What difficulties are encountered by advanced practitioners? Although some have practiced until the emergence of genuine doubt and possess both awareness and illumination, they are still bound by birth and death. Those who have neither awareness nor illumination fall into false emptiness. To arrive at either of these situations is truly hard. After reaching this point , many people cannot detach themselves further. They stand at the top of a ten thousand foot pole unable to advance. Some people, having progressed to this stage and being skilled in practice, and having sidestepped situations they cannot solve, think that they have already eradicated ignorance. They believe that their practice has reached home. Actually, these people are living in the wave of ignorance and do not even know it. When these people encounter a situation that they cannot solve --- where they must be their own master --- they just give up. This is a pity.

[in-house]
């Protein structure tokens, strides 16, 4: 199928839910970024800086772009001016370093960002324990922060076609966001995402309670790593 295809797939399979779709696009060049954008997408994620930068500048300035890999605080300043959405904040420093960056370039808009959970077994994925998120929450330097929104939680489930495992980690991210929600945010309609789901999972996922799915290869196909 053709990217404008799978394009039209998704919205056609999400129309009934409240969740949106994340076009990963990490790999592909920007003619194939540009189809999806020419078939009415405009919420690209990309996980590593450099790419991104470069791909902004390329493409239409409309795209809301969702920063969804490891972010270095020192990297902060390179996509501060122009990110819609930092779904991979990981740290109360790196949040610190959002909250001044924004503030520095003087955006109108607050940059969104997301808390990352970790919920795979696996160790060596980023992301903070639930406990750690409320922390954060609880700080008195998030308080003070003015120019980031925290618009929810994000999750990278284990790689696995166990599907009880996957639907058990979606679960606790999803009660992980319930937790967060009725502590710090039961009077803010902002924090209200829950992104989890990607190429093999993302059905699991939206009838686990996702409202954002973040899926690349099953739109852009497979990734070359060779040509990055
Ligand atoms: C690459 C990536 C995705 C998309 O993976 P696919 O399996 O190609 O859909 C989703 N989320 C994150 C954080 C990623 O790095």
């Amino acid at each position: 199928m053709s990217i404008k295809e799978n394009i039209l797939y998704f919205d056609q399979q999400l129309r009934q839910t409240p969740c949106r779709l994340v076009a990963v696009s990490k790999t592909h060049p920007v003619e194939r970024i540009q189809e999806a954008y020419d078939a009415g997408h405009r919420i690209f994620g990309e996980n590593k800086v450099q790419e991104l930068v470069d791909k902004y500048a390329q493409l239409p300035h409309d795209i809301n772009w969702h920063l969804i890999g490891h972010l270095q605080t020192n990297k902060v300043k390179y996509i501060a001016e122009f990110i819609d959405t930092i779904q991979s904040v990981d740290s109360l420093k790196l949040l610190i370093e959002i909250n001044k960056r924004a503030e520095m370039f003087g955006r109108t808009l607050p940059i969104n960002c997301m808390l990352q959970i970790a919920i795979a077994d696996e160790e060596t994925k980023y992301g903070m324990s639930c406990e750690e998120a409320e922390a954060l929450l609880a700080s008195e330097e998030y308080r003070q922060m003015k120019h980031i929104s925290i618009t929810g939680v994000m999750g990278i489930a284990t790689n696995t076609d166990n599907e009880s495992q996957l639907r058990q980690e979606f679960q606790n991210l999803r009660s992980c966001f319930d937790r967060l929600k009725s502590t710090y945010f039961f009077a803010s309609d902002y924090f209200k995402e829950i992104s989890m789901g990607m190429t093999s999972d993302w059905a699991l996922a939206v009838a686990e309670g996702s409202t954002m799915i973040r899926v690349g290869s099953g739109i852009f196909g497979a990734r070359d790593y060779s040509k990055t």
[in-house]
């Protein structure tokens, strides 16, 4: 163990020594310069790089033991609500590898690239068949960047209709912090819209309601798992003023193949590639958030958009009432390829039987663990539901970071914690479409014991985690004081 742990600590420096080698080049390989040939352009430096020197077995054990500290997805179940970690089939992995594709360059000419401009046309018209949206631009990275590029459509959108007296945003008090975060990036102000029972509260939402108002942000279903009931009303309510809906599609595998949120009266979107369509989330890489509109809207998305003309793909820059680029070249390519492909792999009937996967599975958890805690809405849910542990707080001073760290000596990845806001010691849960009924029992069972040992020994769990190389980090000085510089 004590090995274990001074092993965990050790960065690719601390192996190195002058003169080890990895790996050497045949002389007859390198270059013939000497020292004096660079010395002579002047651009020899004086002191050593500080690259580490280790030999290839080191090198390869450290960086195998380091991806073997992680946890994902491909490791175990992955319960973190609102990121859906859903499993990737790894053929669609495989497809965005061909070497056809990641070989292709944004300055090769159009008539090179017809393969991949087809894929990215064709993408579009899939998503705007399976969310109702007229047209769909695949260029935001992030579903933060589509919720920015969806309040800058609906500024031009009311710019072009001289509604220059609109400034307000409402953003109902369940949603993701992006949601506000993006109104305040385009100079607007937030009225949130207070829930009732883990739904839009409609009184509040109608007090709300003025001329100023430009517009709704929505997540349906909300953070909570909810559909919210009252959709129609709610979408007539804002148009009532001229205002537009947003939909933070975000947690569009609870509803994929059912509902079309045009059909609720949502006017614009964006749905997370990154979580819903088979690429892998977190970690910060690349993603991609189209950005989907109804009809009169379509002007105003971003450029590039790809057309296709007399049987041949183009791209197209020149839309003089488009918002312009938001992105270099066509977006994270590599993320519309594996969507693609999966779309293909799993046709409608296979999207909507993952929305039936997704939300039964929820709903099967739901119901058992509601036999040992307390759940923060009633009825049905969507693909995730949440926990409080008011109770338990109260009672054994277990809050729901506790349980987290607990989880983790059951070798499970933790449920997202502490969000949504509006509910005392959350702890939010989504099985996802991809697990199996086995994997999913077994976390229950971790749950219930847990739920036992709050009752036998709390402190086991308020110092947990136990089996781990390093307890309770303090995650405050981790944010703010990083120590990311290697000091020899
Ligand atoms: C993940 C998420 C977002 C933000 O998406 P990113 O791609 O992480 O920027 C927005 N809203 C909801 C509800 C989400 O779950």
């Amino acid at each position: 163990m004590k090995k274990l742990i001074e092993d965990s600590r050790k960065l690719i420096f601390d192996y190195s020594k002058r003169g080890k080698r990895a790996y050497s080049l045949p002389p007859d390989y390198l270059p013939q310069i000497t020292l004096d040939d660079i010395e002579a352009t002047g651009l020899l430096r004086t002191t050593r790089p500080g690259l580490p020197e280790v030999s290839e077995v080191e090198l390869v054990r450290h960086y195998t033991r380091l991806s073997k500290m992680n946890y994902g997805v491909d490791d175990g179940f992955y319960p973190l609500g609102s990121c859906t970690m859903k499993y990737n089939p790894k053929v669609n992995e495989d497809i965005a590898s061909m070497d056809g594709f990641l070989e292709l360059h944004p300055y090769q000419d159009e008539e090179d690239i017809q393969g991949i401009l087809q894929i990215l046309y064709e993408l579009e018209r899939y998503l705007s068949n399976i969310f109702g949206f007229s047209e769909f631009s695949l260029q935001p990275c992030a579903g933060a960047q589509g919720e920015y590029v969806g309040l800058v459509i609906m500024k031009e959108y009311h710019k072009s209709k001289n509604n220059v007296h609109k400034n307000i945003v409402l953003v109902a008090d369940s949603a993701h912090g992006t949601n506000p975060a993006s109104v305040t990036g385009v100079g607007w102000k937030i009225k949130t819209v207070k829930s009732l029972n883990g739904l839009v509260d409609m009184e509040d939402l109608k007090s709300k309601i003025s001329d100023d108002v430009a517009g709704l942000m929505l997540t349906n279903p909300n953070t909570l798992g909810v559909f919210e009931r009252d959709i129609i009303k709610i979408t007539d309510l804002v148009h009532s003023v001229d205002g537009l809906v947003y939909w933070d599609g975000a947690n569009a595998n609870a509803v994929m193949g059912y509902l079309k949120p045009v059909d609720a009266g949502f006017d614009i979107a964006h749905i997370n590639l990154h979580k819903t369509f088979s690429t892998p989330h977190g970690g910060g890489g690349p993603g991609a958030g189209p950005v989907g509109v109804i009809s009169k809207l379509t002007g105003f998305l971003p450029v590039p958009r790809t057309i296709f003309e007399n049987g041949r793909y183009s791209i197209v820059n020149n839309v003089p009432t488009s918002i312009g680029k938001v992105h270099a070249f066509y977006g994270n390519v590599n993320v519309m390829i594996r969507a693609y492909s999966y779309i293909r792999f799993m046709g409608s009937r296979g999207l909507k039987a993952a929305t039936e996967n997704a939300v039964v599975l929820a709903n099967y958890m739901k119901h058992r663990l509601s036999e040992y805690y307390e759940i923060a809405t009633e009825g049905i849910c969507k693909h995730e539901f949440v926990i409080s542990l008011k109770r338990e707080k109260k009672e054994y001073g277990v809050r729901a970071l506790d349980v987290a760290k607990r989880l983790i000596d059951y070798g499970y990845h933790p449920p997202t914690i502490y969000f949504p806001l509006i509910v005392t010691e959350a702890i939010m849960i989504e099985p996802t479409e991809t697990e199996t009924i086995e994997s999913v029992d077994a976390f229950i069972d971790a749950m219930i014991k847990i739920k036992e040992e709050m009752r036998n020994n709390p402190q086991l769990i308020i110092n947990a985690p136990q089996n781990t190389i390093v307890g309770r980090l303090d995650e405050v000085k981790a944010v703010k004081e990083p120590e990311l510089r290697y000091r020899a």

There are others who reach real doubt, gain a little wisdom from the experience of emptiness, and understand a few ancient gong ans; and then they give up the great doubt because they think they are completely enlightened. These people compose poems and gathas, act arrogantly and call themselves virtuous men of the Path. Not only do they fool themselves, they also mislead others. They are creating bad karma. In other cases there are those who mistake the words of Bodhidharma, "To isolate from external conditions, internally the mind becomes still, like a wall, and one can enter the Path, " or the Sixth Patriarch's, "Not thinking of good or evil, at this time what is your original face, venerable Ming?" They think that meditating by rotten wood or by large boulders is the ultimate principle. These people take the illusory city as their treasured palace. They take the temporally guest house as their home. This i s what the gong an of the old woman who burned down the hut to reprimand one such living corpse refers to.